Why Nokia boss was right to rant

  • Published
Stephen Elop
Image caption,
Stephen Elop said Nokia was standing on a "burning platform" surrounded by innovative competitors

Last week Nokia's new head sent an outspoken and frank memo to his staff that suggested the phone giant was in crisis.

Stephen Elop, who recently joined the mobile brand from Microsoft, warned his company about rivals in their market place: "They are fast, they are cheap, and they are challenging us."

But was such an outburst a bad thing? The chief executive of computer firm Psion, John Conoley, thinks not:

So. Your chief executive has just written to you as a member of the same company, and told you, you are failing. And everything you do is failing. And that'll get worse if nothing is done.

Well that's not good for morale, is it? I mean, you get up and work hard and your efforts are not valued. That makes you mad. Why work here?

Well, the only reason to be angry with your CEO is if he is not prepared to take tough decisions.

Some jobs are going to go. Do nothing, and all the jobs go.

If you look carefully at his letter, he is clear on the direction of the company and he can see the beginnings of renewed differentiation in the future. He cares about success for your company.

If he tells you what most people want to hear, well you are all going to lose your jobs. Then it's right to be angry. And guess what, you have quite a few colleagues who will have punched the air on reading this and said "at last", even though they know they might be at risk in the future.

People threat

I don't know the culture in Nokia. But I do know, that so long as you have got cash, then business is primarily a people business.

And as has been said a few times in our boardroom, "culture eats strategy for breakfast".

Image caption,
No pain, no gain, Psion's John Conoley says

The biggest threat to and opportunity for successful renewal is the Nokia people.

You have a boss who has just told you how it is. He treated you like adults and he did not care who outside the company knew it.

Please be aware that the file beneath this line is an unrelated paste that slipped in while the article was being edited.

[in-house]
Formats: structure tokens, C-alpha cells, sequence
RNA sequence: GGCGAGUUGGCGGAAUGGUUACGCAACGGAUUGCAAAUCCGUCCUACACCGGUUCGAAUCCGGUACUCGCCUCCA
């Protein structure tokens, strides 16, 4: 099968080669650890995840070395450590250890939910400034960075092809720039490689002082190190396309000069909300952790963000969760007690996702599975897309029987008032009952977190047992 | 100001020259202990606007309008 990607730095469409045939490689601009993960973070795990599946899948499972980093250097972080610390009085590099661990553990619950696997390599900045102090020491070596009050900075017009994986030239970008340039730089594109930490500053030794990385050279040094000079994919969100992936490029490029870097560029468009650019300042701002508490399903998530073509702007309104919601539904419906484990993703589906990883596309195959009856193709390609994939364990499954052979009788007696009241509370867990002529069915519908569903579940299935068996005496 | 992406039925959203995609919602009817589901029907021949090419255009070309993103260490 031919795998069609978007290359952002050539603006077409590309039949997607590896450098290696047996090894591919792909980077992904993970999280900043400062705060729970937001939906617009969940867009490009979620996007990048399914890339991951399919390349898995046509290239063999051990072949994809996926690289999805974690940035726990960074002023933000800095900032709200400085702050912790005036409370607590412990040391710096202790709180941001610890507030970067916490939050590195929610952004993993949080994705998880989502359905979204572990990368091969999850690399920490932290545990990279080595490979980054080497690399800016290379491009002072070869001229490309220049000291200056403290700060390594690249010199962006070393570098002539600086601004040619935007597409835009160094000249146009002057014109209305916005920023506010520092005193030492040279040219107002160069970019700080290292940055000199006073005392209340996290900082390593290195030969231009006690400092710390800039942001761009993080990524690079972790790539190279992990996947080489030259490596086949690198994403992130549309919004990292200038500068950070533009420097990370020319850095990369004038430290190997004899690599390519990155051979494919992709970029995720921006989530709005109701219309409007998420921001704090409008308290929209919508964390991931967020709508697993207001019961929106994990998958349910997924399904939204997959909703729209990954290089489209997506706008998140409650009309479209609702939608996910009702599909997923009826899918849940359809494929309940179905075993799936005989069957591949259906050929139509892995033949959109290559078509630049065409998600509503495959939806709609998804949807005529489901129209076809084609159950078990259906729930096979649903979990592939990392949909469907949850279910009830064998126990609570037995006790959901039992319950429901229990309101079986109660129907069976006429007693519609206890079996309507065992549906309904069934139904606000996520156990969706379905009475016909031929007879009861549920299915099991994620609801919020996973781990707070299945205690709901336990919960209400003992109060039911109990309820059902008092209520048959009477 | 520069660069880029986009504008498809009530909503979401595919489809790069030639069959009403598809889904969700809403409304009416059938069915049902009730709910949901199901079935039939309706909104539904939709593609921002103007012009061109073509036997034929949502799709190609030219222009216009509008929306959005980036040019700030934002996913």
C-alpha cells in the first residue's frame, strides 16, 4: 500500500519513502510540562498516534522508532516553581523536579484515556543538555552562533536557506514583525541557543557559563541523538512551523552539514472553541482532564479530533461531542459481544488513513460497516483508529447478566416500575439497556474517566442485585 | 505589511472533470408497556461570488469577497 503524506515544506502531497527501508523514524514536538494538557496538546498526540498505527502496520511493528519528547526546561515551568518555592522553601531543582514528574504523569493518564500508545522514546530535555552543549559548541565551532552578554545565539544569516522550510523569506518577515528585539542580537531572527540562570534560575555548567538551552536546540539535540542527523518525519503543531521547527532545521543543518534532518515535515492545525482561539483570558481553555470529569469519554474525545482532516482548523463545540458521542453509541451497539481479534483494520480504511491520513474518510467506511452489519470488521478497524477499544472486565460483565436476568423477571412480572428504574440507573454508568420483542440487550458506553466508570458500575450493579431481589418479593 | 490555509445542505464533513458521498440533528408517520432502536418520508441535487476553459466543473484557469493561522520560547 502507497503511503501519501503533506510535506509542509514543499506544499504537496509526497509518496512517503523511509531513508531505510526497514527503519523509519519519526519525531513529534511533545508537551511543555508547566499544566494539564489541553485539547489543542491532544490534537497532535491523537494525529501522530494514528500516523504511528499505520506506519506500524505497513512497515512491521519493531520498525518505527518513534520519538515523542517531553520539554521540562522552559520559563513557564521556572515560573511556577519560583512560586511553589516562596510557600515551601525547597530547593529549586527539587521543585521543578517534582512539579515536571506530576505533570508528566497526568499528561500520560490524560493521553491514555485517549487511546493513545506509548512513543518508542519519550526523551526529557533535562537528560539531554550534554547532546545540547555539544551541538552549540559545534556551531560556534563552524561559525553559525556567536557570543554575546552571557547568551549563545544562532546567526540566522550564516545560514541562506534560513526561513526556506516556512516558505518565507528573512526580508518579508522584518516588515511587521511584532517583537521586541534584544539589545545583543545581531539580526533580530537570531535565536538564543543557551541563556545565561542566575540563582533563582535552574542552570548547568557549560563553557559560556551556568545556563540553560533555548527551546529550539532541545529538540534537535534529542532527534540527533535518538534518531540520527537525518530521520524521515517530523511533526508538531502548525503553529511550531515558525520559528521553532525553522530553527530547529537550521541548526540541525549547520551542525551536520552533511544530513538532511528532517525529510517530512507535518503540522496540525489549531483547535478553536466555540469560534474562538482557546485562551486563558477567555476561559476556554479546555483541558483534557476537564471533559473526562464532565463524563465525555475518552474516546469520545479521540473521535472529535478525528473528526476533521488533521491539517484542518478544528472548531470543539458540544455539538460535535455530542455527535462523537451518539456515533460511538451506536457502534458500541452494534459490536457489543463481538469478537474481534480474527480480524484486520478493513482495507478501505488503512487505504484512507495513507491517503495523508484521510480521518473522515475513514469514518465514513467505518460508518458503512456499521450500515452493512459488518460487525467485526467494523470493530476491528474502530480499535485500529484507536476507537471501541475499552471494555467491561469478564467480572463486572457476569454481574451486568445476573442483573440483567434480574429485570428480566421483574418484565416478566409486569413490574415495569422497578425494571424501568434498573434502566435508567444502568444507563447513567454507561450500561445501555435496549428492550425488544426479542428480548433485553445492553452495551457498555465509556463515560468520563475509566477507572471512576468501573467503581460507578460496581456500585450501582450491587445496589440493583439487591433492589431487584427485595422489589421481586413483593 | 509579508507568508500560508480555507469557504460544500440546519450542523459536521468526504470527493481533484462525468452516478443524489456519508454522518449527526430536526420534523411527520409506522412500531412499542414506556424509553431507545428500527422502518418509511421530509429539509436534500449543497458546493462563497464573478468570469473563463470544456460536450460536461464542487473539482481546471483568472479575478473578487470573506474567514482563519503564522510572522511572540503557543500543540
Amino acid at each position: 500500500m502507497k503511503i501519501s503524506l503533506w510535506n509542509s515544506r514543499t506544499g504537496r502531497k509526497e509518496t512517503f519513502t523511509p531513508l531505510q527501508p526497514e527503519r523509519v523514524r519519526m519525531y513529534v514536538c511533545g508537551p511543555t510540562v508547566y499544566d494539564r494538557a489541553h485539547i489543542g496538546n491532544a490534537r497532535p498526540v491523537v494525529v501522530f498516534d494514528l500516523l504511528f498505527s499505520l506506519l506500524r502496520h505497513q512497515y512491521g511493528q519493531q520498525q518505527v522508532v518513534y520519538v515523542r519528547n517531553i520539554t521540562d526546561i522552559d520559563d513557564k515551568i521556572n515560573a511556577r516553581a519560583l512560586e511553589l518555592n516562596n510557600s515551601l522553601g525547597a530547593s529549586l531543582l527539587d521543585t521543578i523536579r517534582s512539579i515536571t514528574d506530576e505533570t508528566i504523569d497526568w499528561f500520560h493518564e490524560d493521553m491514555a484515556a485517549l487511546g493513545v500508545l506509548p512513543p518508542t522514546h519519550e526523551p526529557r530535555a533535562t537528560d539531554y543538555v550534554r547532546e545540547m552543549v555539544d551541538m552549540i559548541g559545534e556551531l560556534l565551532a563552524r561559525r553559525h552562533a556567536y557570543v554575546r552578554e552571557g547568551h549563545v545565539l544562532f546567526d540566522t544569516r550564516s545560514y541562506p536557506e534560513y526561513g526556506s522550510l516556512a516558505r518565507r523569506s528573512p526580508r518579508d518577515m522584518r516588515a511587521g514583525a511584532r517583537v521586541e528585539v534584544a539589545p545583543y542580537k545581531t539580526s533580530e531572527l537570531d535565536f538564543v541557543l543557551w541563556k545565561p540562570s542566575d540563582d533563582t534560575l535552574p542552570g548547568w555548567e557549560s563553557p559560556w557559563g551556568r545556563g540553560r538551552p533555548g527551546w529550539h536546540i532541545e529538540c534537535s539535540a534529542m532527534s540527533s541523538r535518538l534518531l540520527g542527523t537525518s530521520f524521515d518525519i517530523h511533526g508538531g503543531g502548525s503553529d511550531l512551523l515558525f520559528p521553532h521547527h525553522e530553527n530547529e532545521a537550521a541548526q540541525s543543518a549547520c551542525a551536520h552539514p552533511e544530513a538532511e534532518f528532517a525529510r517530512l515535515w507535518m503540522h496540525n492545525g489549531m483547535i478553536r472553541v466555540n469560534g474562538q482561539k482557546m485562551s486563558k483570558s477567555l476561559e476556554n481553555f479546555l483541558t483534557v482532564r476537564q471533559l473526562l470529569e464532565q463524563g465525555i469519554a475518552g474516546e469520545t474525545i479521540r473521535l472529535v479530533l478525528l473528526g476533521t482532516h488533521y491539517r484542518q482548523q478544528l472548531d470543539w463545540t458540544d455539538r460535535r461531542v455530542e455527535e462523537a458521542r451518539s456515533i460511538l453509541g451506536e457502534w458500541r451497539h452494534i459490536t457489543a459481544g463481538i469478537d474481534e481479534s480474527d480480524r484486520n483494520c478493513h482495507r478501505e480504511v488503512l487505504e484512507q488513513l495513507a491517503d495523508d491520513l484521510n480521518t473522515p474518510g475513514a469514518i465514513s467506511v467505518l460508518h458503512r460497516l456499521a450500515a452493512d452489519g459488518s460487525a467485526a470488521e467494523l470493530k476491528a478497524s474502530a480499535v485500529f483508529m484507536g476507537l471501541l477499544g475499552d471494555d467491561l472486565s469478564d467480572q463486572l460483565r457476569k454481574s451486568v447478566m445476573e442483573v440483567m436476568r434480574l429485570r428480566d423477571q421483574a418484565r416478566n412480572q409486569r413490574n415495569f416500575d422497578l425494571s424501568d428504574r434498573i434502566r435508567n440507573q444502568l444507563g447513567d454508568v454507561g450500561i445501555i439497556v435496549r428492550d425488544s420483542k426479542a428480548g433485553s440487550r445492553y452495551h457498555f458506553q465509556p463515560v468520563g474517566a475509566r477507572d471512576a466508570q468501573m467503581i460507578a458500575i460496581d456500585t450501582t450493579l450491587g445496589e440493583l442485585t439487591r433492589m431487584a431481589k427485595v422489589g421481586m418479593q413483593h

He already earned a lot more respect for his company than in recent years, right from the get go. And he has shown you a lot of respect in doing that.

Some of you are going to love the journey despite the risks. Some of you are going to quit but fail to leave the company until pushed. Whichever way you look at it, the people who embrace this despite it all will have a happier couple of years than those who fight it.

But this is where Darwin comes in.

I have loved it in hard situations where people put their hands up to fight me, and I mean resistance rather than debate. No problem. You select yourself out and disappear from the evolutionary tree of the company. And whoever you are, hardly anyone remembers you a week later, because people are getting on with their jobs.

So you have a year of pain coming up, maybe more. Then two or three years of change and fine tuning. Unfortunately, until you are 80% of the way the through the pain, you will see little of the gain.

And I know how that feels for the CEO, as well as for you. He has started running a marathon through a long tunnel. Now and then, he will look up to check the direction is still right, but if in the first 20 miles, he worries about how far it is, he won't get there.

He needs to just put one foot in front of the other and imperceptibly, the distance will get shorter.

Then there will be positive indicators and milestones but he has to, at some point, make a profit from the changes.

The opinions expressed are those of the author and are not held by the BBC unless specifically stated.

Related Internet Links

The BBC is not responsible for the content of external sites.